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Portomaggiore, totally destroyed by the allied bombing raid of April 13,1945, was heavily damaged together with Argenta. Few historic buildings survive because the bombs mostly hit the city centre. While the allied troops advance, in conjunction with the local communities, the partisans organize Resistance actions. The most equipped units are placed along the Comacchio valleys and on the border with Ravenna along the Reno river up to the Argenta valleys. The "men of the valleys", the Resistance men, integrate their units to strengthen the allied troops advance through the "Argenta gap": a corridor surrounded by water where between April 1 and 9, 1945, the last fight of the eighth army leading to the liberation of Argenta and Portomaggiore takes place. 

Every nook and cranny of Portomaggiore still has scars of the long 1944-45 winter, when Italy is split into two by the Gothic line: the allied troops are advancing from the  south and in the north the resistance fighters fight against the Germans and the supporters of the Salò Italian social republic. The partisans, in mutual consent with the local communities, lead several and thorough actions. The best Resistance units are placed along the Comacchio valleys along the border with Ravenna up to the Argent valleys. The so-called "men of the valleys" back the allied advance along the "Argenta gap": a corridor surrounded by water where between April 1 and 9, 1945, the last fight of the eighth army leading to the liberation of Argenta and Portomaggiore takes place and thus saving the lives of hundreds of people. 

Those scars still dot the local area with several memorial stones, plaques and monuments. Their size and location may vary, from squares to the countryside, bigger or smaller, but they all strongly recall through long name lists one of the darkest pages of our history.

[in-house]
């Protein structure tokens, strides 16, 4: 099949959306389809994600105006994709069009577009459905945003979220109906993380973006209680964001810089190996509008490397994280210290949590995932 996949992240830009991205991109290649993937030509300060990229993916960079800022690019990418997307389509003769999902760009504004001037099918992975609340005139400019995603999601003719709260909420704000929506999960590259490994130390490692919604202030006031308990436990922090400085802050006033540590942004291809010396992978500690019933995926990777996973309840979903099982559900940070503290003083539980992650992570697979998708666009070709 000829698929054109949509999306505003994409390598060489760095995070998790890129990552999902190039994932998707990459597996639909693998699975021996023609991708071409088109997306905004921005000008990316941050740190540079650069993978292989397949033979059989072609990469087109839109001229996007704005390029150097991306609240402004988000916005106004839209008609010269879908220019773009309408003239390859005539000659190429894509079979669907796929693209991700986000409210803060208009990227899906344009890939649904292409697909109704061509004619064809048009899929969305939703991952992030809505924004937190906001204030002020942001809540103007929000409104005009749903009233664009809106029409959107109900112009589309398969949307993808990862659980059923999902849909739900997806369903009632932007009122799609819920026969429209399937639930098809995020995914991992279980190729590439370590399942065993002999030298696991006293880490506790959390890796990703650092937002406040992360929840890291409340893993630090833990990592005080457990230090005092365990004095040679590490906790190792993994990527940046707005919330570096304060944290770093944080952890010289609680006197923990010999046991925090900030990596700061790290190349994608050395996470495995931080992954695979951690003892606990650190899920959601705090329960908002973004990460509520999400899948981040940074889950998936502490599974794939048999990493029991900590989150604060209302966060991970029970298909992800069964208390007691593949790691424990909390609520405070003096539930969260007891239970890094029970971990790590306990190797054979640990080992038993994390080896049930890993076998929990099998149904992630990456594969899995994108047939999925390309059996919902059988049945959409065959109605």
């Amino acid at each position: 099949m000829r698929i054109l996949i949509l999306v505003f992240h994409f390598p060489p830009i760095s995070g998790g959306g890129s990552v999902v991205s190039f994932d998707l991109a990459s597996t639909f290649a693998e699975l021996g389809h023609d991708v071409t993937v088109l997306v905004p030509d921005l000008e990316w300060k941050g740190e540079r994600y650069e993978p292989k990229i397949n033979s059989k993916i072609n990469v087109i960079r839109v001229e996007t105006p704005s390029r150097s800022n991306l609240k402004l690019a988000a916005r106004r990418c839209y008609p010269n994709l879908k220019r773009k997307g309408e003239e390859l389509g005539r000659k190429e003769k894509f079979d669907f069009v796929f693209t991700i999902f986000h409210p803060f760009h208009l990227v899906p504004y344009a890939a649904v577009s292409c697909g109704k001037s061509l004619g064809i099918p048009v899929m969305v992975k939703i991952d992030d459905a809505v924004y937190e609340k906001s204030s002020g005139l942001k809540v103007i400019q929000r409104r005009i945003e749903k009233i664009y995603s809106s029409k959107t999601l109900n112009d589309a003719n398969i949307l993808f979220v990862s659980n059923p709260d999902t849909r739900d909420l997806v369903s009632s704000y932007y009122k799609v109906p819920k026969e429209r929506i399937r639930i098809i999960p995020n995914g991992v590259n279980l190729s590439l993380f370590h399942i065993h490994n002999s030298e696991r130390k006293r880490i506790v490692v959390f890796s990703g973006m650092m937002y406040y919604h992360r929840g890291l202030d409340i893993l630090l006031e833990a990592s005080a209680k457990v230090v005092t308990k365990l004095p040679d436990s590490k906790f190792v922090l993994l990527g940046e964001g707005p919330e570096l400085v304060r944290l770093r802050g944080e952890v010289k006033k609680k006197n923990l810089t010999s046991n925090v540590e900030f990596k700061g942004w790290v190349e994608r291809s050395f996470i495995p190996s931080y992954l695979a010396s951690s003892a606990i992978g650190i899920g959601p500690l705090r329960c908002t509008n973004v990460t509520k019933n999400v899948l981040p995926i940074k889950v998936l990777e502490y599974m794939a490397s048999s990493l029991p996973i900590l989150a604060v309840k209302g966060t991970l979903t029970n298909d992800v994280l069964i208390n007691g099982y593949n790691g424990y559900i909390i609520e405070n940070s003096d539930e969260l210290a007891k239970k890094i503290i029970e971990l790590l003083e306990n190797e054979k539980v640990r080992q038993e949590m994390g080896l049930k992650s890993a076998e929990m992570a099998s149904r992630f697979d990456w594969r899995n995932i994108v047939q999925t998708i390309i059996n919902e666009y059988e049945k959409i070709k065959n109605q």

From Portomaggiore to Maiero, from Sandolo to Gambulaga, from Runco to Quartiere and Portoverrara, all the epigraphs express a clear intention: to tell and transmit the memory of both the soldiers and civilians, in order to favour the working-through of such tragic events that deeply devastated those people and lands.

The victims of  “La Gnola” farm.

The name of the farm, that does not exist any more, recalls about fifty civilian victims. It is the symbolic place of the events that heavily hit the area and its population the end of the war.  In the isolated “Gnola” farm hid many families who had escaped Portomaggiore after the carpet-bombing of April 13, 1945. Because of its strategic position the building had also been used by the Germans to position a radio station. Over one hundred refugees had been locked up in order to prevent them from being in the way.

On the morning of April 20 two allied planes fly over the area at the end of a mission over the Po river: one of them goes back to the base while the other one drops a bomb on the just-spotted building. A second bomb hits the people in the courtyard who have just run out of the collapsing farm. The unusual bombing turns into a massacre. The survivors, injured and shocked, hide in a ditch for hours. Finally a woman, carefully creeping on the ground, succeeds in reaching the farm well to wet some rags to be used to relieve people, especially children, from the scorching heat. The soldiers of a passing by tank unit deliver first aid only in the afternoon. A memorial stone, a plaque and a well, wanted by the survivors, recall that tragic event occurred in an intimate and isolated place like the “Gnola” farm was.

In particular the well, reconstructed after the destruction of the original one, has a very important symbolic value in relation to the crucial role it played for the survivors, as expressed by this excerpt from the epigraph: ... only the water from this source / made us realize / we were still alive ...

The victims “Ca’ del Gallo” di Ripapersico hamlet

During the cold 1944-45 winter the frontline got stuck along the Senio River. Ripapersico, not far from Portomaggiore, is heavily air bombe. The hardest raid takes place on April 18,1945, when Ca’ del Gallo hamlet is fully hit by a bomb and dozens of people hidden in an air-raid shelter die.


Texts by the Institute of Contemporary History of Ferrara


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